Welcome to America: We'll Lock U Up!
Sez the ad:
"Welcome to America, home to 5 percent of the world's people and 25 percent of the world's prisoners. Let's build a better America together."Hmmm. The case raises all sorts of questions.
The ad suggests America would be a better place if it didn't lock up so many people. That is certain arguable. It is true that America locks up more people and for longer periods of time than any country in the world.
It is reasonable to assume that what offends the NAACP is that so many of these prisoners are black men. While black men make up roughly 6 percent of the population they represent almost 40 percent of prison inmates.
The NAACP is on record for "ending the war on drugs," which it sees as expensive, useless and disproportiately hurtful to black people.
No doubt if certain drugs were legalized in this country fewer people - and fewer black people - would be sent to jail. What the overall effect on society would be is certainly debatable. And it is a question that should be debated. But at the airport?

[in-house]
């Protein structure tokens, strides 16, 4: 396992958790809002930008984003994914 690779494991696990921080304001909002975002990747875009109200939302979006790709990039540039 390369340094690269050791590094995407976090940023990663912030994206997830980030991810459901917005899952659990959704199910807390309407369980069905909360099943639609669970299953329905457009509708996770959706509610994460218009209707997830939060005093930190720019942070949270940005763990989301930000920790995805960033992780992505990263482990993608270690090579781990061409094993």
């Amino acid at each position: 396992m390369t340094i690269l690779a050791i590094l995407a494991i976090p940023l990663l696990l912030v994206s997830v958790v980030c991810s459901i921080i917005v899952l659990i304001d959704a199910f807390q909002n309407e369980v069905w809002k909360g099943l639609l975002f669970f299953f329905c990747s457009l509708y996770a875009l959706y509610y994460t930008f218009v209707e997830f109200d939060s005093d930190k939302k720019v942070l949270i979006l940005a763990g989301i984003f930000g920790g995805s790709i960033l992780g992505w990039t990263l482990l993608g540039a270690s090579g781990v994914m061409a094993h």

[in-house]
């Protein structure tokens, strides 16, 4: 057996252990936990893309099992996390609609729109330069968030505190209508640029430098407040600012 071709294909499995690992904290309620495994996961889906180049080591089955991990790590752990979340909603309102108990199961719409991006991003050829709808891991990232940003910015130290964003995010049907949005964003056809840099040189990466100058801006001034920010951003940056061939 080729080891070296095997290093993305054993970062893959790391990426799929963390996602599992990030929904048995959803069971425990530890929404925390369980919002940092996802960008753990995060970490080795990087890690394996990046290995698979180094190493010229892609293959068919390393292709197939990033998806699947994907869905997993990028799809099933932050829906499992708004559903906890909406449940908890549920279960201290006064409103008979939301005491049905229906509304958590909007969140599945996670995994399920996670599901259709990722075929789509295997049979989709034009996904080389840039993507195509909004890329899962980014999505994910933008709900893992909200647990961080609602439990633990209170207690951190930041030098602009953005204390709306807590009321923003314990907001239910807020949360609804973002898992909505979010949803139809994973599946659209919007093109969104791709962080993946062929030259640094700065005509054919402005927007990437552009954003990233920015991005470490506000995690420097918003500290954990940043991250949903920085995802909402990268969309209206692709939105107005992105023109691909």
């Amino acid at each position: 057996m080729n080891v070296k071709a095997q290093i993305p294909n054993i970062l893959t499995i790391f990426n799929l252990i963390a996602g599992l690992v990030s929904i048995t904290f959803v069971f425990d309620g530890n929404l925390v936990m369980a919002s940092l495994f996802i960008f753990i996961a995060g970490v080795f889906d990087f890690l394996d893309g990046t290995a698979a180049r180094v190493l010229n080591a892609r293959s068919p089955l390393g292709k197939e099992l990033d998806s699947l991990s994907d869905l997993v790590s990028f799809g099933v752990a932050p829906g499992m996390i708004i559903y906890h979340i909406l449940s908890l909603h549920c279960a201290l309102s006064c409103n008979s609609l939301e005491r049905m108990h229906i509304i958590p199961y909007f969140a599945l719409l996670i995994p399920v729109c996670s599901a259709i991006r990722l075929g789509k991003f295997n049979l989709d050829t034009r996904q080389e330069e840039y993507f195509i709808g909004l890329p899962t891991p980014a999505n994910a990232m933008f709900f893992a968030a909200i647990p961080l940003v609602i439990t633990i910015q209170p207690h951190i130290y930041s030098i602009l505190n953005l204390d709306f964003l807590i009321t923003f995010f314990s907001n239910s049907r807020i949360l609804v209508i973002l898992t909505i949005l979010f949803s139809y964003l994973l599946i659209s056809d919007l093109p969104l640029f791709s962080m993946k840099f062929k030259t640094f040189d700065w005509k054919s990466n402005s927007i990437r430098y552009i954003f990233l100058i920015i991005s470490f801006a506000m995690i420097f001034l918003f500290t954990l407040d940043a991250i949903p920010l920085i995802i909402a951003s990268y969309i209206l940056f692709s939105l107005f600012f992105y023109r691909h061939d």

The NAACP maintains that the authority that runs the airport doesn't have the constitutional right to refuse their message. One wonders how the NAACP would feel if the Ku Klux Klan sought to run an ad at the airport that said, "Welcome to America, home to 25 percent of the world's prisoners, 40 percent of whom are African American. Go figure! Let's build a better American together."
Would the ACLU jump to defend the First Amendment Rights of the Klan? Probably not. And rightly so.
The ad minders at PHL apparently deemed the NAACP's ad at odds with the image they are hoping to project for the region and the country. Does the First Amendment oblige them to accept any ad message that any group wants to promote? I doubt it. But we'll see.